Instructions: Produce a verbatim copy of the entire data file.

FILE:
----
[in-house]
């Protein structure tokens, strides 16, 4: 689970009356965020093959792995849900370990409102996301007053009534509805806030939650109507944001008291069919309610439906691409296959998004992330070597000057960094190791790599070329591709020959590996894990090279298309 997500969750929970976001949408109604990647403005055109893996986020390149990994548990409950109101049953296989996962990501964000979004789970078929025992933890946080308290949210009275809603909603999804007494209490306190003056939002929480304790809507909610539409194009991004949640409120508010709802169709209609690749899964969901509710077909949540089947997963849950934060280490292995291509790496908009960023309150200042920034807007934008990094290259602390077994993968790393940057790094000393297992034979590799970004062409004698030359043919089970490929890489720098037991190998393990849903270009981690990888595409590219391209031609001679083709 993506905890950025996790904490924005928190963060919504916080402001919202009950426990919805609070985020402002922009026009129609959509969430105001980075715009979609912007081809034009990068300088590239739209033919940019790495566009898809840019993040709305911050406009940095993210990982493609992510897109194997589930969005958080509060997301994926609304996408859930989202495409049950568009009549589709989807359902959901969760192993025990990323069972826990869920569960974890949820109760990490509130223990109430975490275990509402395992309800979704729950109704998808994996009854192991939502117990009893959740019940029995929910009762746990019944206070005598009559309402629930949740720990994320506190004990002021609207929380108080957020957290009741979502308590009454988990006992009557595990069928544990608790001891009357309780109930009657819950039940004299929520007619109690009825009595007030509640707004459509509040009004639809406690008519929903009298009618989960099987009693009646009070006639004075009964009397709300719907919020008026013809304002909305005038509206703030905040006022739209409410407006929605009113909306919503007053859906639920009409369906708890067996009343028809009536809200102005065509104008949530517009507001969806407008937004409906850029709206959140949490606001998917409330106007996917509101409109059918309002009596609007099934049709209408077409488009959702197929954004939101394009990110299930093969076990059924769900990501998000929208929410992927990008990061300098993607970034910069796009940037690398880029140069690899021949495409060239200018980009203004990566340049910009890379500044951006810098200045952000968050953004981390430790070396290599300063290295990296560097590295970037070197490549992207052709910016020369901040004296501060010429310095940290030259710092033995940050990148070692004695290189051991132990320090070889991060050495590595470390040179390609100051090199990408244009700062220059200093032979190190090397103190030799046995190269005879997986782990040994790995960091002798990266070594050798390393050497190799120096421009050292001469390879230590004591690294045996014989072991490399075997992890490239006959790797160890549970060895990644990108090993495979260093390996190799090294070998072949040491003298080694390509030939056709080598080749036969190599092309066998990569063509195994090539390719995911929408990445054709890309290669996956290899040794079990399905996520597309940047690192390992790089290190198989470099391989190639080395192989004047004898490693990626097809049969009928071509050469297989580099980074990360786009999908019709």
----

[in-house]
């Protein structure tokens, strides 16, 4: 689970009356965020093959792995849900370990409102996301007053009534509805806030939650109507944001008291069919309610439906691409296959998004992330070597000057960094190791790599070329591709020959590996894990090279298309 997500969750929970976001949408109604990647403005055109893996986020390149990994548990409950109101049953296989996962990501964000979004789970078929025992933890946080308290949210009275809603909603999804007494209490306190003056939002929480304790809507909610539409194009991004949640409120508010709802169709209609690749899964969901509710077909949540089947997963849950934060280490292995291509790496908009960023309150200042920034807007934008990094290259602390077994993968790393940057790094000393297992034979590799970004062409004698030359043919089970490929890489720098037991190998393990849903270009981690990888595409590219391209031609001679083709 993506905890950025996790904490924005928190963060919504916080402001919202009950426990919805609070985020402002922009026009129609959509969430105001980075715009979609912007081809034009990068300088590239739209033919940019790495566009898809840019993040709305911050406009940095993210990982493609992510897109194997589930969005958080509060997301994926609304996408859930989202495409049950568009009549589709989807359902959901969760192993025990990323069972826990869920569960974890949820109760990490509130223990109430975490275990509402395992309800979704729950109704998808994996009854192991939502117990009893959740019940029995929910009762746990019944206070005598009559309402629930949740720990994320506190004990002021609207929380108080957020957290009741979502308590009454988990006992009557595990069928544990608790001891009357309780109930009657819950039940004299929520007619109690009825009595007030509640707004459509509040009004639809406690008519929903009298009618989960099987009693009646009070006639004075009964009397709300719907919020008026013809304002909305005038509206703030905040006022739209409410407006929605009113909306919503007053859906639920009409369906708890067996009343028809009536809200102005065509104008949530517009507001969806407008937004409906850029709206959140949490606001998917409330106007996917509101409109059918309002009596609007099934049709209408077409488009959702197929954004939101394009990110299930093969076990059924769900990501998000929208929410992927990008990061300098993607970034910069796009940037690398880029140069690899021949495409060239200018980009203004990566340049910009890379500044951006810098200045952000968050953004981390430790070396290599300063290295990296560097590295970037070197490549992207052709910016020369901040004296501060010429310095940290030259710092033995940050990148070692004695290189051991132990320090070889991060050495590595470390040179390609100051090199990408244009700062220059200093032979190190090397103190030799046995190269005879997986782990040994790995960091002798990266070594050798390393050497190799120096421009050292001469390879230590004591690294045996014989072991490399075997992890490239006959790797160890549970060895990644990108090993495979260093390996190799090294070998072949040491003298080694390509030939056709080598080749036969190599092309066998990569063509195994090539390719995911929408990445054709890309290669996956290899040794079990399905996520597309940047690192390992790089290190198989470099391989190639080395192989004047004898490693990626097809049969009928071509050469297989580099980074990360786009999908019709």